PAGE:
As I have read, re-read and then discussed with Hunter, Seel and my colleagues, let me suggest a few thoughts, questions and observations for us to consider:
1. Faithful presence is not a substitution for verbal witness, nor is it anti-evangelism, rather faithful presence suggests that words, especially church/Christian vernacular in our larger society, have become to varying degrees unintelligible because of the growing dominance of pluralism today. As I write this I wonder if it is not just about finding new ways to articulate gospel truth today, rather, is there a deeper question that should give us pause.
2. As a church and as individuals, how do we, how do I, embody or “incarnate” truth in my/the world? As a former missionary that worked 18 years in two different cultures and languages, Hunter’s articulation of faithful presence seemed intuitively obvious to me. At its most reduced level he is calling communities and individuals (but not just individuals) to live out a robust theology of incarnation.
3. Faithful presence is not just something to be understood individualistically, but also communally. Practically speaking how is our church, as a member of the broader community, a blessing in promoting the flourishing and common good of the city and county we live in as well as in its institutions? What does it mean to seek the welfare of the city to which we are sent as exiles?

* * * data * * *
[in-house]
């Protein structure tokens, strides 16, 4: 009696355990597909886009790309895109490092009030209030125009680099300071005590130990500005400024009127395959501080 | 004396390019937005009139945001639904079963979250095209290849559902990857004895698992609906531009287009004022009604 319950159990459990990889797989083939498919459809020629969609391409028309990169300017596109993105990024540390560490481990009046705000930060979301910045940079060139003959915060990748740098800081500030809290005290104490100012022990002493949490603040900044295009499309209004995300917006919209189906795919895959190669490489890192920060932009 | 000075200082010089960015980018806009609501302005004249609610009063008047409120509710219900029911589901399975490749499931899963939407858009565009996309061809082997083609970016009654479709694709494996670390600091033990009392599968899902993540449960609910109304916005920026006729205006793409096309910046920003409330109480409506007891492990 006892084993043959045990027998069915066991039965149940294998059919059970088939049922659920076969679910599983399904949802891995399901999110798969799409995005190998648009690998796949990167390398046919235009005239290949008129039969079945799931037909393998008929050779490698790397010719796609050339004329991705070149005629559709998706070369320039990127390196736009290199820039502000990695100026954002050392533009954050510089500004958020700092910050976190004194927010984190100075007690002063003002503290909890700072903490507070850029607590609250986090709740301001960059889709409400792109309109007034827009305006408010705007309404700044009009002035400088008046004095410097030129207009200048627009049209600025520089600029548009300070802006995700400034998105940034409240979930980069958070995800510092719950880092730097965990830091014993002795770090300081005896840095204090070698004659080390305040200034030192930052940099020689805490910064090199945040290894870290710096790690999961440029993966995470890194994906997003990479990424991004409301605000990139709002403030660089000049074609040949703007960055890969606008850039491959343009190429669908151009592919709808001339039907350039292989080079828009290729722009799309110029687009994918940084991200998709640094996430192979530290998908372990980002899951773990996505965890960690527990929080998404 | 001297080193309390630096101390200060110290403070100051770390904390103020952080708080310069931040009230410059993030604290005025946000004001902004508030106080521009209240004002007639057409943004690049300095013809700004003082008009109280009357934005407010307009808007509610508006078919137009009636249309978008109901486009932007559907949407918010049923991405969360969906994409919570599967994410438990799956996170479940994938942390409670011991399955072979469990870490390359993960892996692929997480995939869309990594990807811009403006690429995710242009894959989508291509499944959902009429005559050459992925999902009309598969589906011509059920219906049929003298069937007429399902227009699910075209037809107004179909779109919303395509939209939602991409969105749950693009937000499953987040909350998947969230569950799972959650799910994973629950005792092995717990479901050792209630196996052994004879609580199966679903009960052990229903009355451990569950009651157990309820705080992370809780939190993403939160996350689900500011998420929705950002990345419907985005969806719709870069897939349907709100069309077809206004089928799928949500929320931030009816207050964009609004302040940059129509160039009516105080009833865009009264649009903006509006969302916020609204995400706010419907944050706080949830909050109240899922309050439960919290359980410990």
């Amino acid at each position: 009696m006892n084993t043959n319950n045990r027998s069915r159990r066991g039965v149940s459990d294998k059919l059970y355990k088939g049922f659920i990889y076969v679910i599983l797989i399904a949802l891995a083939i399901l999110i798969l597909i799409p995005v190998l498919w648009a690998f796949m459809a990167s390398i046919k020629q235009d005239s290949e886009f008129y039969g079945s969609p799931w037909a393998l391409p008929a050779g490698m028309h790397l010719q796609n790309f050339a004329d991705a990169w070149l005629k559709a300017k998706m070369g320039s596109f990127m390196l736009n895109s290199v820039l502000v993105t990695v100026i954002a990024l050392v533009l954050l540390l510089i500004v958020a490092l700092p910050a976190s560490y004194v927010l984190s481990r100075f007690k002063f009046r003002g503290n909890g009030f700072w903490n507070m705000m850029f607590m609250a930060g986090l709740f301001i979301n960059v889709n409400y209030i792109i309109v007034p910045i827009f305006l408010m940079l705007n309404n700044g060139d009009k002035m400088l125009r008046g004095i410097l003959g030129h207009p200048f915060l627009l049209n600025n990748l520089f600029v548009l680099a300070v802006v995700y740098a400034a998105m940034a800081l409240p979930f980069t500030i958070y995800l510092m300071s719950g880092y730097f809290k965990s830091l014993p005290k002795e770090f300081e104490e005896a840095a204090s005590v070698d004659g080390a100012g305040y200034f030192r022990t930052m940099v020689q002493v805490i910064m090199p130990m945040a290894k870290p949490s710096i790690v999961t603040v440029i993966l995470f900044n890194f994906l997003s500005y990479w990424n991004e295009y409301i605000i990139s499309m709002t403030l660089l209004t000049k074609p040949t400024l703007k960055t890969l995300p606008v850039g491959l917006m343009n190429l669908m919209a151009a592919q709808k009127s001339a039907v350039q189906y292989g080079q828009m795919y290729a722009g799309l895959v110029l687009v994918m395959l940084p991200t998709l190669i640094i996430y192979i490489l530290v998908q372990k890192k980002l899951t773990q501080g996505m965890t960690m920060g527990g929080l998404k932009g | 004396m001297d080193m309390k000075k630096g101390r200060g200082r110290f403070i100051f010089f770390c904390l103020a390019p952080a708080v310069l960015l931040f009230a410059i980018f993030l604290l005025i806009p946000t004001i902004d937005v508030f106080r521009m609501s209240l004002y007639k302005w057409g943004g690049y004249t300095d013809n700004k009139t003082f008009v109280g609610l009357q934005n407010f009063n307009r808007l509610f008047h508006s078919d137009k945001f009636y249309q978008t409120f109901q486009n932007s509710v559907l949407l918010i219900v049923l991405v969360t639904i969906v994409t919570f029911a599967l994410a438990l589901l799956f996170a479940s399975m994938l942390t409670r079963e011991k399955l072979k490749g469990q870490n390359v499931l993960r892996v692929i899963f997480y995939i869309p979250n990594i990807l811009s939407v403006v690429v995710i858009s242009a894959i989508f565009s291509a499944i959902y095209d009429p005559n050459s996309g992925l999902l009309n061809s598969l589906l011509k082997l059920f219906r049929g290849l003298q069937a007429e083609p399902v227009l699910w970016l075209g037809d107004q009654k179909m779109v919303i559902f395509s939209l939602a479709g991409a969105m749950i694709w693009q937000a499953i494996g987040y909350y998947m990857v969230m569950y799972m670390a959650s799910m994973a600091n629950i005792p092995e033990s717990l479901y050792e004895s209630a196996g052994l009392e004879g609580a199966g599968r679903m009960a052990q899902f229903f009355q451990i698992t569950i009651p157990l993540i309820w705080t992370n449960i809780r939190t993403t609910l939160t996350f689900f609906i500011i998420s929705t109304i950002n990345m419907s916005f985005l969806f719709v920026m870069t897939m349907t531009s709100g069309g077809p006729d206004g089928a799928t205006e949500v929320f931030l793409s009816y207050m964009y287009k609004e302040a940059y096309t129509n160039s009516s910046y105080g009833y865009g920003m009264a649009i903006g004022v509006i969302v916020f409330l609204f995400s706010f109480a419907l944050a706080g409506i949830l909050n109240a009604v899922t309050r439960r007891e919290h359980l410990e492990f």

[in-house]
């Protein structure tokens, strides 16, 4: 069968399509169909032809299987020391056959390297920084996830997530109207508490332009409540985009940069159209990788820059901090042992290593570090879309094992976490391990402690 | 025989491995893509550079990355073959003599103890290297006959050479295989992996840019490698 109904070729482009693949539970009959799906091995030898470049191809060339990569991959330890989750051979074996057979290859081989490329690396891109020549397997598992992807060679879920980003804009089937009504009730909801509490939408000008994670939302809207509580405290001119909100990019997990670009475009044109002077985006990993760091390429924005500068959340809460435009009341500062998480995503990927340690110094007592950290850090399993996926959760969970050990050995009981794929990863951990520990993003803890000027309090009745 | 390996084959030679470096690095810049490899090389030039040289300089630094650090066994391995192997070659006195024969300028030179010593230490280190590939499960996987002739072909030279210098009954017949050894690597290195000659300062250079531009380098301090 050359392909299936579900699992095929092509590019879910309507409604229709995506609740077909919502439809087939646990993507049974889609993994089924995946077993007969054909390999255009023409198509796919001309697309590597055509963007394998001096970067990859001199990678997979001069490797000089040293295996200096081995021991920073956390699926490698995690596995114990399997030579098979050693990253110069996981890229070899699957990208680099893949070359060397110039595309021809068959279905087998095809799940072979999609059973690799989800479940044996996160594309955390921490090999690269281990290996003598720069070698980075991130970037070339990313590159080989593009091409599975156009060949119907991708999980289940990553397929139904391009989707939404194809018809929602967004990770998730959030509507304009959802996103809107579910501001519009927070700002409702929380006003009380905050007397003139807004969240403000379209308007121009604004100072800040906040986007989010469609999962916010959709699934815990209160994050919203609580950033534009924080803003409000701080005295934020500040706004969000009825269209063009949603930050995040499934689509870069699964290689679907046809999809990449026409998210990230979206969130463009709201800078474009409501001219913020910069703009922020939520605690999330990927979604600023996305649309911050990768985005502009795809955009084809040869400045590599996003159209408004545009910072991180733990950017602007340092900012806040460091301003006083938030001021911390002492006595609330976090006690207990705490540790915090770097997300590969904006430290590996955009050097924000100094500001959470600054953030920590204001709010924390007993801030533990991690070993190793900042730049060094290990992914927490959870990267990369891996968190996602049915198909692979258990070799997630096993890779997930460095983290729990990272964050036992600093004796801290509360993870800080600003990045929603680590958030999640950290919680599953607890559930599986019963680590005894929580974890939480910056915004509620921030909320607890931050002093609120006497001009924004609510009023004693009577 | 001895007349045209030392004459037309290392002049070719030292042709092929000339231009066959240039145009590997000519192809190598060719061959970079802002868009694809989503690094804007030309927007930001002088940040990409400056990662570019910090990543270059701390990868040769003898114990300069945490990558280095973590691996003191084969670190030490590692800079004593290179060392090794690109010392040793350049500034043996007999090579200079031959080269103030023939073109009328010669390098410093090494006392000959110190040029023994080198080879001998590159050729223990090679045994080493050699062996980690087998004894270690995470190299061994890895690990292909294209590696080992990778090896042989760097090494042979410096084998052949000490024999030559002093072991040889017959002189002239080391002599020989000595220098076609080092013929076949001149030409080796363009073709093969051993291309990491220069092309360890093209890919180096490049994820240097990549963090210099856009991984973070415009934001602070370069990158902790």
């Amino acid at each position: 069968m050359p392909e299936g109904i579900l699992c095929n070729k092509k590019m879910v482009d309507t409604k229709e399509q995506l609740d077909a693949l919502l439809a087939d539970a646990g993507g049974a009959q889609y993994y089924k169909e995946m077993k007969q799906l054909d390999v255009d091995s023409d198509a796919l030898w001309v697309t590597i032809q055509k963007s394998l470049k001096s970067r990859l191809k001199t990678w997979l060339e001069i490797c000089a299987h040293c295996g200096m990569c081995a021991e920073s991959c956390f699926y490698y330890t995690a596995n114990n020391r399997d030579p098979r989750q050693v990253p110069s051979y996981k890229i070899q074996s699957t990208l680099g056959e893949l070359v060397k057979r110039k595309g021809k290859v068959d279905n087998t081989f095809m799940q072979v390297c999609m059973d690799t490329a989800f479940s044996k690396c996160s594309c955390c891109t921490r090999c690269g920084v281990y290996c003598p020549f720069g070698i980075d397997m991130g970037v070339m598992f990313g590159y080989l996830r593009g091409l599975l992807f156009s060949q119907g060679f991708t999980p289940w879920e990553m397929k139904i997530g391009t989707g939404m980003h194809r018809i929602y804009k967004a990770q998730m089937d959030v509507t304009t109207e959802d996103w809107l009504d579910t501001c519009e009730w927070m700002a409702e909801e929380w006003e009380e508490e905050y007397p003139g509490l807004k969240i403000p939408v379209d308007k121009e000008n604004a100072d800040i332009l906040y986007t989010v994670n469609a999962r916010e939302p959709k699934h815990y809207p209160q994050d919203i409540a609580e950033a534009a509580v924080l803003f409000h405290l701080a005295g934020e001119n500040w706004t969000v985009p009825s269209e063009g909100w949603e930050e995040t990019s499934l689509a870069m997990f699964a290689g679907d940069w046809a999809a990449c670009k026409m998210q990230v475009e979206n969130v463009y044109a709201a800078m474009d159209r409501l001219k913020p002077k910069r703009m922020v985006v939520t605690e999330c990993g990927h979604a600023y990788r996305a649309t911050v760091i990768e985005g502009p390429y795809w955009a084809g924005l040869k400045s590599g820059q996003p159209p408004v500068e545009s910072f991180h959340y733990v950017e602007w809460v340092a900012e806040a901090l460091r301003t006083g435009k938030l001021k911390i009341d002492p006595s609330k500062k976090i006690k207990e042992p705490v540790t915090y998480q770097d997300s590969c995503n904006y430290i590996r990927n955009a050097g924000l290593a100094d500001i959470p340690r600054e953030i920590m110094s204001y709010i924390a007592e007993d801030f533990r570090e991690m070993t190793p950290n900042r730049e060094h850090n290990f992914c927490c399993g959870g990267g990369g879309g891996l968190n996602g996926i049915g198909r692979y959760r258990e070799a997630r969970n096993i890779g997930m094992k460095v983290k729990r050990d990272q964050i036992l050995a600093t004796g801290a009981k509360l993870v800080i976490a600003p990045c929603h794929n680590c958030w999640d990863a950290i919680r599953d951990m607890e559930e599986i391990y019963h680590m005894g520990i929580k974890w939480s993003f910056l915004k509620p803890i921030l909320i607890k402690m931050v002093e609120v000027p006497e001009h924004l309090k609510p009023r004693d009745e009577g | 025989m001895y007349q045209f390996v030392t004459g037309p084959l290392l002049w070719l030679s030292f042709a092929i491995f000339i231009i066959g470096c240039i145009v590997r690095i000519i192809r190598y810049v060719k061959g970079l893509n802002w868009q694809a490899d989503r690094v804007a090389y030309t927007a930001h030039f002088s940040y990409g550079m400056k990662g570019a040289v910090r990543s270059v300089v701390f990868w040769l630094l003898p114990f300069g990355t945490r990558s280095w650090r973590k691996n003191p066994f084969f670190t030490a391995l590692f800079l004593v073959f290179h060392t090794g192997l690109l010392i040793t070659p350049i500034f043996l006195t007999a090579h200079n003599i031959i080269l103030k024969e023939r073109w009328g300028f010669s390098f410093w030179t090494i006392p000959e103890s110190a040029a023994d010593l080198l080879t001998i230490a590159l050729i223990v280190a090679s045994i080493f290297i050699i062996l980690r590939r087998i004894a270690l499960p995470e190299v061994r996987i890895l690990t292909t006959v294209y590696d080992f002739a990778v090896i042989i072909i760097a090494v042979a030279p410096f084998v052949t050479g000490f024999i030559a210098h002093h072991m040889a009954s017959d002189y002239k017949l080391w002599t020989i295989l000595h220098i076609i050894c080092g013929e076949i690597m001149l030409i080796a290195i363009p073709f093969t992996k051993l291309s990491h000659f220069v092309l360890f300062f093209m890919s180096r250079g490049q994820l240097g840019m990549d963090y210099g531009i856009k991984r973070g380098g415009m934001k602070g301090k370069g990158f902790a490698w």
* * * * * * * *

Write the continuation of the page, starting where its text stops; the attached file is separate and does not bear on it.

4. Hunter suggests we need to we find a new language for how we engage culture and society— perhaps a language less dominated by coercion, domination and take-over. I agree.
5. We need to abandon or at least rethink what I see as a rampant “short-termism” in ministry both locally and globally. Let us reflect more seriously about our commitment to be faithfully present and abiding to people, institutions and communities over the long haul.
6. At Elmbrook, how can we articulate and live out a more biblical theology of vocation that diminishes or does away with the dualism that exists between “secular-sacred”, “full-time ministry-lay”, etc.
7. Faithful presence suggests we consider ways that we can be rooted more in relationship and place as Christ followers and think carefully how technology and virtual worlds actually hinder authentic presence and having a sense of place.
Perhaps most compelling, is that my reading and ensuing discussion with James Hunter, John Seel and my colleagues, continues to give me serious pause to consider a more creative and robust theology of incarnation as it pertains to my life and witness in the world I inhabit. In addition, as a worshipping community, as families and as individuals, what does it mean to embody the Gospel in our pluralistic world? Do our structures and programs at Elmbrook Church hinder this “embodiment of the gospel” or help foster it? How can Elmbrook become an even more effective “plausibility structure” for upcoming, future adult generations (the children and youth of today) who will live out their faith as exiles, in our increasingly pluralistic world.
Thank you, James Hunter for your courage in writing this book. This is an important conversation for all of us as we seek to live rightly and wisely in this ever-changing world.